The way Wajackoyah sees it, the criminalization of marijuana reflects one of the many Western values that’s long been imposed on Kenya. Legalization for industrial and medicinal purposes, he says, would help the country break with its colonial past and allow Kenya to pay off its approximately $71 billion debt. Experts say Wajackoyah’s figures are wildly exaggerated. Jeffrey Miron, an economics professor at Harvard University, estimated that annual tax revenue from weed sales for Kenya would be closer to $60 million.

Although Wajackoyah’s claims can be outlandish — he also talks about exporting hyena testicles and dog meat — his proposal to use the legalization of weed to boost the economy has struck a nerve, said Ledama Olekina, a senator from Narok County in Kenya who has been pushing in recent years for legalization.

“When you go see the expatriates who live in Nairobi, they are all smoking marijuana,” the senator said. “Why is it that they are allowed to smoke and the poor people are not allowed to smoke?”

Kenyan society is still too conservative and religious for Wajackoyah to gain real traction, Olekina said, and Wajackoyah has not made any attempt to gain the experience or alliances necessary to succeed in Kenyan politics. But Olekina said he is confident that the tide will one day turn.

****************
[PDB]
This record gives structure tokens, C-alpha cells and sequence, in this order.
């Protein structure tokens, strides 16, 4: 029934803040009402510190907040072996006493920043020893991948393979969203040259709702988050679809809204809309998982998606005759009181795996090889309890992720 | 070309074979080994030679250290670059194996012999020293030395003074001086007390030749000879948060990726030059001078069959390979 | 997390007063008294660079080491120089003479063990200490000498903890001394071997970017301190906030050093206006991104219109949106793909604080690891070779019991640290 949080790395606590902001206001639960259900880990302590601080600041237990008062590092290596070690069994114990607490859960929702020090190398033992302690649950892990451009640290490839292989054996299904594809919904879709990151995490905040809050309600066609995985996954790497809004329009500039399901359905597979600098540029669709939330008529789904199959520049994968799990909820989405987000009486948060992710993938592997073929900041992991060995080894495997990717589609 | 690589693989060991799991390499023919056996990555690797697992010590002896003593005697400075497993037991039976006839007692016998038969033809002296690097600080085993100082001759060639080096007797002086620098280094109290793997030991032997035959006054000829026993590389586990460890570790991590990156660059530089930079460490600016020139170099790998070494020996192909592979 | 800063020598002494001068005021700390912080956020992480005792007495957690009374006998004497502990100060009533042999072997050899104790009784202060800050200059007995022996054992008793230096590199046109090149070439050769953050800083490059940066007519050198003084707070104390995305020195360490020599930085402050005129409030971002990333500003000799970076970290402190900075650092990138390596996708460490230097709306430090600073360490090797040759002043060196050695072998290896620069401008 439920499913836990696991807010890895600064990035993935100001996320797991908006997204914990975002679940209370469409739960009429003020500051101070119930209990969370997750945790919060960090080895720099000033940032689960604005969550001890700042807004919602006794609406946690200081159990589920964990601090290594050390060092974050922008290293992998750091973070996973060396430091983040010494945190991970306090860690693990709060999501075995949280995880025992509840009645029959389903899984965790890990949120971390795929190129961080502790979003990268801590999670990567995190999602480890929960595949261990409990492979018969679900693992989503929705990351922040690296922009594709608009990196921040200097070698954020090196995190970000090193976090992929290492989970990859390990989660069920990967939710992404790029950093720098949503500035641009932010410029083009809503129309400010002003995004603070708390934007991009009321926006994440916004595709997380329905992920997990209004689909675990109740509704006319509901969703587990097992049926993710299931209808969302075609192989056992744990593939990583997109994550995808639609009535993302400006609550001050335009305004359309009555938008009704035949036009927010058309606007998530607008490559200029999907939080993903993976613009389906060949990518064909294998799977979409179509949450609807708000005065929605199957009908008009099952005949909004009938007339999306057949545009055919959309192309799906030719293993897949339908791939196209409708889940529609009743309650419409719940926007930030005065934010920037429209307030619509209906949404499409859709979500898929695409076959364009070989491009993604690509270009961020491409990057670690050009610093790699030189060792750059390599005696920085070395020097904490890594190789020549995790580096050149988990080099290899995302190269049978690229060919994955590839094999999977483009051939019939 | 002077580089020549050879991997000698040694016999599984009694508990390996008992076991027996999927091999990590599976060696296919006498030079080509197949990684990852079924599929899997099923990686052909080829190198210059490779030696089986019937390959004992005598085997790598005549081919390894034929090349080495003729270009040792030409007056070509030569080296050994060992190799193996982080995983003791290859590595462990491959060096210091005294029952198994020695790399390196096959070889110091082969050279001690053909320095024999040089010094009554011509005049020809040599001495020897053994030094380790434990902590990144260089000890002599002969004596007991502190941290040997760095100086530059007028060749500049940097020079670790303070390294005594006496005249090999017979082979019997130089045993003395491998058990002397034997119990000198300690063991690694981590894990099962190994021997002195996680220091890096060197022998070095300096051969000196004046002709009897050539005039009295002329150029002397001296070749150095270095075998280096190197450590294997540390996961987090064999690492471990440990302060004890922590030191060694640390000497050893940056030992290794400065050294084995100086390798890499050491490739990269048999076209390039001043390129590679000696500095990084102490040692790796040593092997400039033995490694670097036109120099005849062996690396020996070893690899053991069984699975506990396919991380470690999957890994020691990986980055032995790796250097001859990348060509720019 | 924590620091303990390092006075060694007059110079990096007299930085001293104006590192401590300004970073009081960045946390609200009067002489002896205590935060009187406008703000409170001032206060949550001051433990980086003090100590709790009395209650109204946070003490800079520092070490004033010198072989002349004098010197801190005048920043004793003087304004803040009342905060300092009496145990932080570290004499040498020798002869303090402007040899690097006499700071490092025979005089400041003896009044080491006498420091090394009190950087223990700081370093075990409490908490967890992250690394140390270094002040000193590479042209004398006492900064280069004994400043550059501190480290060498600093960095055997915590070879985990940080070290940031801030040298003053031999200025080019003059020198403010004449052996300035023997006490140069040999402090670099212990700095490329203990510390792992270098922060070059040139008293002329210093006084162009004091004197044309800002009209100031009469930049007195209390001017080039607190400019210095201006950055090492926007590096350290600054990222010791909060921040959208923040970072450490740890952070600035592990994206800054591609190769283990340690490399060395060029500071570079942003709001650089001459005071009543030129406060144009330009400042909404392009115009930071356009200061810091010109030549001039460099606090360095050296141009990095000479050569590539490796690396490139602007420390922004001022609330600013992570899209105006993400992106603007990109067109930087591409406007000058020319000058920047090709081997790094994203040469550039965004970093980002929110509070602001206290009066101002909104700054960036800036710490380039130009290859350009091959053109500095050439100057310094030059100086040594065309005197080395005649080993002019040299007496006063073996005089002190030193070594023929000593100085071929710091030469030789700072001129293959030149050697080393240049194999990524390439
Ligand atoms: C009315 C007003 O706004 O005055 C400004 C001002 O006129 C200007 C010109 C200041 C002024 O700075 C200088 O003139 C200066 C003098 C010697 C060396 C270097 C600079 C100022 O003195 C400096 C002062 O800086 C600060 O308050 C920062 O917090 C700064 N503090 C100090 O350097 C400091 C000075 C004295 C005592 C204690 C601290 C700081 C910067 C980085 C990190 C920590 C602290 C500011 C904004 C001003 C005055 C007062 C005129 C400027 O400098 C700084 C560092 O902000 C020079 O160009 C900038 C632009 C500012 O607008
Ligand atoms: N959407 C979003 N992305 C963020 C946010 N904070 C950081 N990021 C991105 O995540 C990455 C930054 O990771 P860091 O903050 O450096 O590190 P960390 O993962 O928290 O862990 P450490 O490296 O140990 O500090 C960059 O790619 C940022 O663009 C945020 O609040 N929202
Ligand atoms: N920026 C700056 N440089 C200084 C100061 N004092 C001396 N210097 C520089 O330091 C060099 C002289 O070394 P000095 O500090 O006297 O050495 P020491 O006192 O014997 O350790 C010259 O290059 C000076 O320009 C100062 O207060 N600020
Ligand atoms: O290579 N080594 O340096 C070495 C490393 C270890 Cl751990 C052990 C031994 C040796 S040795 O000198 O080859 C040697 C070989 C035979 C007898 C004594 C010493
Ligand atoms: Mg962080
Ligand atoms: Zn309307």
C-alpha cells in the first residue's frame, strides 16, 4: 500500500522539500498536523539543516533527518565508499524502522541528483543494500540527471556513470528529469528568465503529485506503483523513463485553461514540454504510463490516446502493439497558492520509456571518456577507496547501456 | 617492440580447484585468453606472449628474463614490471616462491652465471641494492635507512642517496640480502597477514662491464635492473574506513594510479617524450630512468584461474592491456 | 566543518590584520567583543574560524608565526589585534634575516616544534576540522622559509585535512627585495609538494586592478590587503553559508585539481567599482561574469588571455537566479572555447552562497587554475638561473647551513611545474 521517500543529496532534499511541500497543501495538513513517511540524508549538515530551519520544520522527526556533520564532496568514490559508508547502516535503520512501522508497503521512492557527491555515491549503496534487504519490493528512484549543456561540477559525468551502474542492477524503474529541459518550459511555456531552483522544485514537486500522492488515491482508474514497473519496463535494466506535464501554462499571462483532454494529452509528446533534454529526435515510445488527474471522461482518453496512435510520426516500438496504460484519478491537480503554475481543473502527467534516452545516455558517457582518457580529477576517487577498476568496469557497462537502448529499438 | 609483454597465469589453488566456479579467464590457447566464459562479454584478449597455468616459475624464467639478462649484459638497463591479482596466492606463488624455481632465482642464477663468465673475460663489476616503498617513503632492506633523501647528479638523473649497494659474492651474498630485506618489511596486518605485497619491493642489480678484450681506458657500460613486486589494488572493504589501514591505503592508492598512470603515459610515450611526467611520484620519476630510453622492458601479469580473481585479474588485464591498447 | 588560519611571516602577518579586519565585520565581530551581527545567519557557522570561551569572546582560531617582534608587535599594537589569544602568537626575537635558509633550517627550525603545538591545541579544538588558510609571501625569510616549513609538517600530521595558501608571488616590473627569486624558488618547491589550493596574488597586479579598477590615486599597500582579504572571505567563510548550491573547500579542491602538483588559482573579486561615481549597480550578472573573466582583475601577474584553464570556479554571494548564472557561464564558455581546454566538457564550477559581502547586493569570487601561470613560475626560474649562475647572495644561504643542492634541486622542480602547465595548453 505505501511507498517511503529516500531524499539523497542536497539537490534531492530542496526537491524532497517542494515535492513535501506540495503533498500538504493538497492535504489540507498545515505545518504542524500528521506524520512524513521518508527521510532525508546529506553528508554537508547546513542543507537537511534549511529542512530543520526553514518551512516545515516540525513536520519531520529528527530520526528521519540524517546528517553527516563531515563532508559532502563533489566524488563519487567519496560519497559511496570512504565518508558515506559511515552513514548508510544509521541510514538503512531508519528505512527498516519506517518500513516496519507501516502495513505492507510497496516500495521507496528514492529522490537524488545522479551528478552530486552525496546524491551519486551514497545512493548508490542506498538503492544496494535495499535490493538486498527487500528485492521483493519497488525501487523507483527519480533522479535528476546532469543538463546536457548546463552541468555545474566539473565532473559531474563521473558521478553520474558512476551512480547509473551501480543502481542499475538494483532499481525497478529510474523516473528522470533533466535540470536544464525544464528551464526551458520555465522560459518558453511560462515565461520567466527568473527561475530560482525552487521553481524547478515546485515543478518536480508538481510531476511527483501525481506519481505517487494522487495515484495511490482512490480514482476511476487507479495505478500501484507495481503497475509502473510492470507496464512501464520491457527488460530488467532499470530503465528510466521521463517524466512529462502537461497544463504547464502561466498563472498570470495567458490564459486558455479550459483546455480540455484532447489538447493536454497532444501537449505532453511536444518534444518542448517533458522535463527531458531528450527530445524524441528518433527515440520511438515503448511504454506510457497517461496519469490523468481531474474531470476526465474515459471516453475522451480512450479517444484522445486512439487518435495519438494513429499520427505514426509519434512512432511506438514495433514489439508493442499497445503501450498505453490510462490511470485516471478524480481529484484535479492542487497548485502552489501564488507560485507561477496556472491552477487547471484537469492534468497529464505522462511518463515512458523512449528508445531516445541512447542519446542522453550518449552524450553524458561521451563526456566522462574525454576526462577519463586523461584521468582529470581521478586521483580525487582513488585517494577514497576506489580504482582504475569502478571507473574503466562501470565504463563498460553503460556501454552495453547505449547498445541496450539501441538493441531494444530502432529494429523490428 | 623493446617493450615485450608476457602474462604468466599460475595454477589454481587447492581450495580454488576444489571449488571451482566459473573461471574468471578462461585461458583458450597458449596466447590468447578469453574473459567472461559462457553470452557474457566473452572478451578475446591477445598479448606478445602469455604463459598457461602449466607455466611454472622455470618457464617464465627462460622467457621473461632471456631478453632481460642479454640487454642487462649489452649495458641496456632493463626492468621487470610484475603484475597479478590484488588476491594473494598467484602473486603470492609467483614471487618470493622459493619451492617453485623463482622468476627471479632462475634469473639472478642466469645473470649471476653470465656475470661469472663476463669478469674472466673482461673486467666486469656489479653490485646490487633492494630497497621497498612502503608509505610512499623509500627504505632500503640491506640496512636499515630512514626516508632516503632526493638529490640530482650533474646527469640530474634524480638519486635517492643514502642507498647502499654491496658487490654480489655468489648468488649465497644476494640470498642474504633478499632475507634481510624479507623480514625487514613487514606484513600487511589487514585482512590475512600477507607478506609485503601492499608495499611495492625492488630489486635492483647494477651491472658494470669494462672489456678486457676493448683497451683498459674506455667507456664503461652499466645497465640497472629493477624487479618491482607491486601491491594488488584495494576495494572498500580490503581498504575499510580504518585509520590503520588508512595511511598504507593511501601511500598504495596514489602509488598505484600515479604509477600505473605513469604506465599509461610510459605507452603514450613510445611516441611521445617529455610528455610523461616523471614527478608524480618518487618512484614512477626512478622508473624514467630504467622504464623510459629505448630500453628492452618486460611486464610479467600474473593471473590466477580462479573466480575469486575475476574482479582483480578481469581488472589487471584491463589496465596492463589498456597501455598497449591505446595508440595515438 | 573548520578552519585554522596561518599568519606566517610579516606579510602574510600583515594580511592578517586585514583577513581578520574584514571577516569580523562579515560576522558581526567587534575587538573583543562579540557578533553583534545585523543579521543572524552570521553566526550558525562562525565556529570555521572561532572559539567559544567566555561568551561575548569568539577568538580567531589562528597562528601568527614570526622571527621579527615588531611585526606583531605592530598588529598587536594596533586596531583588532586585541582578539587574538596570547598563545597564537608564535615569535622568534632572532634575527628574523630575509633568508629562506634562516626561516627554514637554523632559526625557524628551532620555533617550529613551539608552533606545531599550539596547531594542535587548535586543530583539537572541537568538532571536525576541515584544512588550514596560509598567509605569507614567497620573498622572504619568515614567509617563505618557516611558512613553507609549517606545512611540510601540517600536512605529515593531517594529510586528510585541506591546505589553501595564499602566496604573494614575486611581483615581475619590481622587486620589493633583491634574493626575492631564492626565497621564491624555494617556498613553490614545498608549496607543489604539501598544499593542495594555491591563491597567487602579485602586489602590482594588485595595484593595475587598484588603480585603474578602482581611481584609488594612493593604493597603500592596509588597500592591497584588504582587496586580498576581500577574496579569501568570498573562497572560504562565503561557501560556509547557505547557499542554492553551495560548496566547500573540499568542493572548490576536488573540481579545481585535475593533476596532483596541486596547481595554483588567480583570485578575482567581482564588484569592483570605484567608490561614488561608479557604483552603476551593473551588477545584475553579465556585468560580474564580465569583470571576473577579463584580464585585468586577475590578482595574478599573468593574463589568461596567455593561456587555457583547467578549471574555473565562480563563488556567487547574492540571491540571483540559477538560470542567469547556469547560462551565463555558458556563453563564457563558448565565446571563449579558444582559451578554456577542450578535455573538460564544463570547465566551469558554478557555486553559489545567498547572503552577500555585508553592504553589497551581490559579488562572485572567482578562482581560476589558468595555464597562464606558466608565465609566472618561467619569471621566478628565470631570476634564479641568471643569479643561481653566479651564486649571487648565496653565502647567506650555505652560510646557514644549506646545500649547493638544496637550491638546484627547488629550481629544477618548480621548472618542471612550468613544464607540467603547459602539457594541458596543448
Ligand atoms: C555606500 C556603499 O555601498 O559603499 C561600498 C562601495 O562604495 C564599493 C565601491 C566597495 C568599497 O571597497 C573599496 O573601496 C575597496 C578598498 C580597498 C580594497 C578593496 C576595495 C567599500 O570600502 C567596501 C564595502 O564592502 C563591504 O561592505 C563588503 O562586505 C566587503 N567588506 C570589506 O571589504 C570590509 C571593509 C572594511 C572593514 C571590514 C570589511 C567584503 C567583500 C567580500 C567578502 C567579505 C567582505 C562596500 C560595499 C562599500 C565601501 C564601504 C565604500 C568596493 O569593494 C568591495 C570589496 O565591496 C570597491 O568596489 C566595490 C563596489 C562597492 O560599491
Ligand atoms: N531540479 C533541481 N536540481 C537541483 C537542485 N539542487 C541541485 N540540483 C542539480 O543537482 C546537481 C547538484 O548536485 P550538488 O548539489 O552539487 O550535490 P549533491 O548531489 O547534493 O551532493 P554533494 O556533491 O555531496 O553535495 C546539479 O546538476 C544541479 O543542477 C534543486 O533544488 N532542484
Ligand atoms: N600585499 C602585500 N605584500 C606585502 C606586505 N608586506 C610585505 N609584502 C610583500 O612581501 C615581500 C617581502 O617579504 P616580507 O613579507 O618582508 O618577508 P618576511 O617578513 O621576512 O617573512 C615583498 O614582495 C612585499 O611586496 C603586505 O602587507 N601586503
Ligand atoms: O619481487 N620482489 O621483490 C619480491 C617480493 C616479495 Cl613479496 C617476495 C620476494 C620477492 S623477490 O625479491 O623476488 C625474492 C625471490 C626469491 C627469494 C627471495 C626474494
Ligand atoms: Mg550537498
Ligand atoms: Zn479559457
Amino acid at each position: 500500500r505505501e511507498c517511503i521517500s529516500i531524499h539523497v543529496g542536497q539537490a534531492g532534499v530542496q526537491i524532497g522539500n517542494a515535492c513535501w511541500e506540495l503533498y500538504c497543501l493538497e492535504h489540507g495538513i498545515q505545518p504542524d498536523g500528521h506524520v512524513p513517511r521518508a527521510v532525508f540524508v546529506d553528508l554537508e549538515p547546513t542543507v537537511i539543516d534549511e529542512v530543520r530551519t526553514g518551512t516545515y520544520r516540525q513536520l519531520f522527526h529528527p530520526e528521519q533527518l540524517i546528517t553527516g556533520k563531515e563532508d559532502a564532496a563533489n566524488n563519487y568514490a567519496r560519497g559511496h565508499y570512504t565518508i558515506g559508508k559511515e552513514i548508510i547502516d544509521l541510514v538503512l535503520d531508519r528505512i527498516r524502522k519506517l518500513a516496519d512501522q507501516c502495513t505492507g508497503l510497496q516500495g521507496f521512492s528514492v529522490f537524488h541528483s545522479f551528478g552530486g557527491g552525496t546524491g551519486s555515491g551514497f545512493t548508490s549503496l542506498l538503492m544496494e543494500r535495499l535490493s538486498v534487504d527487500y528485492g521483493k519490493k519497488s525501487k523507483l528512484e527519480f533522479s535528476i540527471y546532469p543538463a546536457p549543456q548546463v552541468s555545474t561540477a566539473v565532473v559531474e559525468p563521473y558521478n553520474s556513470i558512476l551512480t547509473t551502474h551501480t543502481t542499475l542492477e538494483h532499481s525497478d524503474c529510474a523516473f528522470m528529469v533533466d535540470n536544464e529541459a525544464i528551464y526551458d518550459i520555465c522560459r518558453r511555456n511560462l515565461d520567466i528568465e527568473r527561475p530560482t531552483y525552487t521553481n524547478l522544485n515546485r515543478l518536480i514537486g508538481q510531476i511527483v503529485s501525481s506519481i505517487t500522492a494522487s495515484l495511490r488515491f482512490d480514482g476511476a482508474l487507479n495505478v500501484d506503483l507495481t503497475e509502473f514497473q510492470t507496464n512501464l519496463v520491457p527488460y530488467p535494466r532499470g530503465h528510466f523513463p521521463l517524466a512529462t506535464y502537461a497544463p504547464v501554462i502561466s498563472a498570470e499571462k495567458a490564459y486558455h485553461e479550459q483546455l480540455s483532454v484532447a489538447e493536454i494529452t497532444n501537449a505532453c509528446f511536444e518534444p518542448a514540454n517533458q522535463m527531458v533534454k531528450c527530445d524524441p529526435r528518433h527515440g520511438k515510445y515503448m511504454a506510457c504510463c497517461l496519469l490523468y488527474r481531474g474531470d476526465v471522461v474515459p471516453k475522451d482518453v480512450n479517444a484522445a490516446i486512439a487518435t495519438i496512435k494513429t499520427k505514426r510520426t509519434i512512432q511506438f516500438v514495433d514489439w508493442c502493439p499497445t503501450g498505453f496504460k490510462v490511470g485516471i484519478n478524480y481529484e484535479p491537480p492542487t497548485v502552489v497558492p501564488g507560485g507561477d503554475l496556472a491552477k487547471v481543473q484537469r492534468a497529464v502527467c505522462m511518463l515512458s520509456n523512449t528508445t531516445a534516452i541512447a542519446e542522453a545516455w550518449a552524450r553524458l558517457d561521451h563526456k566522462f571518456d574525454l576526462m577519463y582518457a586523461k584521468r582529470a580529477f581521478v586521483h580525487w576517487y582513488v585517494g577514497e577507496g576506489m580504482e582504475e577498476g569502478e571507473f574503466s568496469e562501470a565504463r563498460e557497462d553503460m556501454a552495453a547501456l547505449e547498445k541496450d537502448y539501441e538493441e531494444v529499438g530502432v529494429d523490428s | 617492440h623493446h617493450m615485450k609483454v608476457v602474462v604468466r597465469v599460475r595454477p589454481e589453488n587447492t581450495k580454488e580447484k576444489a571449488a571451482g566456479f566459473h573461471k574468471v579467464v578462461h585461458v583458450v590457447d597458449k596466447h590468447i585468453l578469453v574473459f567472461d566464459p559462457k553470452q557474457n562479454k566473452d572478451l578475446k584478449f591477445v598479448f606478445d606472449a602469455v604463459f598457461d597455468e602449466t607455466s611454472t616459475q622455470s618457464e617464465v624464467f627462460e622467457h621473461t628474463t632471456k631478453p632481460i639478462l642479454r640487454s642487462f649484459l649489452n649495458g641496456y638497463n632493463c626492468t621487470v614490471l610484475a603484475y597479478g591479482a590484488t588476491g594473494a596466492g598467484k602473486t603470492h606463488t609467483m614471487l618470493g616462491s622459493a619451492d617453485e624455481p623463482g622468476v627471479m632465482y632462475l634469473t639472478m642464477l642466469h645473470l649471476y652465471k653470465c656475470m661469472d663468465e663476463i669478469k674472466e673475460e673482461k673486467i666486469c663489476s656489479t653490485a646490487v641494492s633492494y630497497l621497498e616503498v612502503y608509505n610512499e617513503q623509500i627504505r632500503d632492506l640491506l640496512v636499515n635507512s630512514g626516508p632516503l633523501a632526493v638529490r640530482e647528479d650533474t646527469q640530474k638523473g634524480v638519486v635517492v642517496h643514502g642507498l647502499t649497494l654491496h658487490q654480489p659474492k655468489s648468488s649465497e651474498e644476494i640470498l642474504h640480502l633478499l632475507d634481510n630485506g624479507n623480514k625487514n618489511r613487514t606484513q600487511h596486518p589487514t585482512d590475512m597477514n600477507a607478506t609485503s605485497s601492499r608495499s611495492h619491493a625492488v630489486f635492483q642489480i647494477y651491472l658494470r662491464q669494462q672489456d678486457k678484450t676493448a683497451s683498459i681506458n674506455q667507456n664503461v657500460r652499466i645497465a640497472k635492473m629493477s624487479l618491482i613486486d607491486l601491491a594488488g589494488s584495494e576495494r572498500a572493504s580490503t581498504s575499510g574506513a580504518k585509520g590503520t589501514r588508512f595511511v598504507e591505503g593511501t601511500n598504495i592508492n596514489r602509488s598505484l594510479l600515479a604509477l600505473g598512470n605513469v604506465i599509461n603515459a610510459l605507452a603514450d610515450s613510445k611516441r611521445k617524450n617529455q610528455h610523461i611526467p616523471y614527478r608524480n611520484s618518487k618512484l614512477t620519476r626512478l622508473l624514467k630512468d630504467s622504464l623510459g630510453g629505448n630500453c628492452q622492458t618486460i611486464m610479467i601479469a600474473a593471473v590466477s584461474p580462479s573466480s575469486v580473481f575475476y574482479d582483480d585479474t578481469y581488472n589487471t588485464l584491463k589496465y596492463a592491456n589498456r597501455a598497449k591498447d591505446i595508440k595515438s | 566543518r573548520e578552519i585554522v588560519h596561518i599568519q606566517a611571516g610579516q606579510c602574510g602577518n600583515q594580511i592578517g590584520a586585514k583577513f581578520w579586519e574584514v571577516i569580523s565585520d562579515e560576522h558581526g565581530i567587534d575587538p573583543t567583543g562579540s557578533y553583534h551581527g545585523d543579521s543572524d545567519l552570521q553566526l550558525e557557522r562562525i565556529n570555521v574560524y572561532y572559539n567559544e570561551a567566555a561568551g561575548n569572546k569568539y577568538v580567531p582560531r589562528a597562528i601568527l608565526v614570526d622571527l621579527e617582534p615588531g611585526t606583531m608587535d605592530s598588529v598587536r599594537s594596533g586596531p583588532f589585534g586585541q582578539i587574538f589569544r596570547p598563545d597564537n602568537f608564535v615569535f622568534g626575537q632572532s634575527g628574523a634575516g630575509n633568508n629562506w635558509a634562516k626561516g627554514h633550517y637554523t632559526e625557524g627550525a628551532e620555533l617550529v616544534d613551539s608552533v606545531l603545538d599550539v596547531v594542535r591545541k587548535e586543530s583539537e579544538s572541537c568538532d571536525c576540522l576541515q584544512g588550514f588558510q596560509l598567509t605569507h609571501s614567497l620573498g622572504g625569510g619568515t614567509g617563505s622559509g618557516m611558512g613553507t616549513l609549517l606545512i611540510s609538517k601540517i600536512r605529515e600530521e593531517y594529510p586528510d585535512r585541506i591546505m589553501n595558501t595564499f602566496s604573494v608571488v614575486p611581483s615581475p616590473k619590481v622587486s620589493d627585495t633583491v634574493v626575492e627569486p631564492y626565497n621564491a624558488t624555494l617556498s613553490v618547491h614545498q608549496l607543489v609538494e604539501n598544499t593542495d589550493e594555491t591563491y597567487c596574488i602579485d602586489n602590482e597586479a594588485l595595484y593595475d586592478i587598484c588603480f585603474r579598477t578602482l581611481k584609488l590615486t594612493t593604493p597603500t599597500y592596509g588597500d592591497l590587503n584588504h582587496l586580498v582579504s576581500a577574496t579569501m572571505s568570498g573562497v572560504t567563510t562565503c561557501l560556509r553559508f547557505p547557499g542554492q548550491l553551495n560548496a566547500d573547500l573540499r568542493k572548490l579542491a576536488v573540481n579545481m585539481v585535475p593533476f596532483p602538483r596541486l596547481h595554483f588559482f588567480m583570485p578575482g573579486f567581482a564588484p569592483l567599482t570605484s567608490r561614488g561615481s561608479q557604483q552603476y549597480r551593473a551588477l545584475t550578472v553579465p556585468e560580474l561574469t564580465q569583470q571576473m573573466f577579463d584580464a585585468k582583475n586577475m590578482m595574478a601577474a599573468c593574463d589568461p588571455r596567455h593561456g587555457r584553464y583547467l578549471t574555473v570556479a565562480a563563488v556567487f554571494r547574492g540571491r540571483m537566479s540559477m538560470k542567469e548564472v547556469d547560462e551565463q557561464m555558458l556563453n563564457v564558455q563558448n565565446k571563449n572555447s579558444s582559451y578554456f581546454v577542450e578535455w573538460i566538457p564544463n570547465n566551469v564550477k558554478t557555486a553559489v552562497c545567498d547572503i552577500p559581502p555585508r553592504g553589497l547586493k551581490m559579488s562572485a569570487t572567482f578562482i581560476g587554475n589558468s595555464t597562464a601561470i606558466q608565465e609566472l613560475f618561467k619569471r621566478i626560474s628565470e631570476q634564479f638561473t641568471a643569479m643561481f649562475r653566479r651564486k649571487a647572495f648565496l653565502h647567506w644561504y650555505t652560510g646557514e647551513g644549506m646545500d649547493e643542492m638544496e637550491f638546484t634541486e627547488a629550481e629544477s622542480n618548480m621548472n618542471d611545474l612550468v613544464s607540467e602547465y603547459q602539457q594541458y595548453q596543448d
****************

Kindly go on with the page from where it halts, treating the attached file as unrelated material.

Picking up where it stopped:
“Eventually, marijuana will be legalized in Kenya,” he said. “We just need to have more crazy people like George Wajackoyah, myself and others talking about it.”

Despite his big talk, Wajackoyah said he does not smoke weed himself and is not actually pushing for recreational legalization. His focus is instead on industrial hemp and medical marijuana. But he’s quick to add that he sees no problem with recreational use: “What is wrong with smoking? Our grandfathers have been smoking this thing.” If he wins, he said, he looks forward to smoking his first joint in office.

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One morning last week, Wajackoyah popped out of his white Lexus at a gas station on the outskirts of Nairobi wearing Adidas sandals, track pants and a neon yellow shirt emblazoned with the name of his party: “Roots.” Peering over his sunglasses, the gray-bearded politician motioned with a wave of his hand for two Washington Post journalists to get in, quickly.

His campaign is small, he explained, and he doesn’t like to let people know where he is ahead of time, lest the crowds get too big. The car doubles as an office, he said, and the rickety campaign bus — retrofitted to include a makeshift stage and DJ booth was on loan from a friend.

Wajackoyah pulled out his phone, pulling up videos of the massive crowds he’d attracted in Western Kenya days before. “This,” Wajackoyah said, “is the first time we have had a revolution of this kind in Africa.” In recent months, his TV interviews have received hundreds of thousands of views and discussions about his message — both adoring and dismissive — have rapidly spread on Tik Tok. Sitting in the front seat of the car, Wajackoyah paused, listening to the growing number of young men gathered outside the car, shouting his name.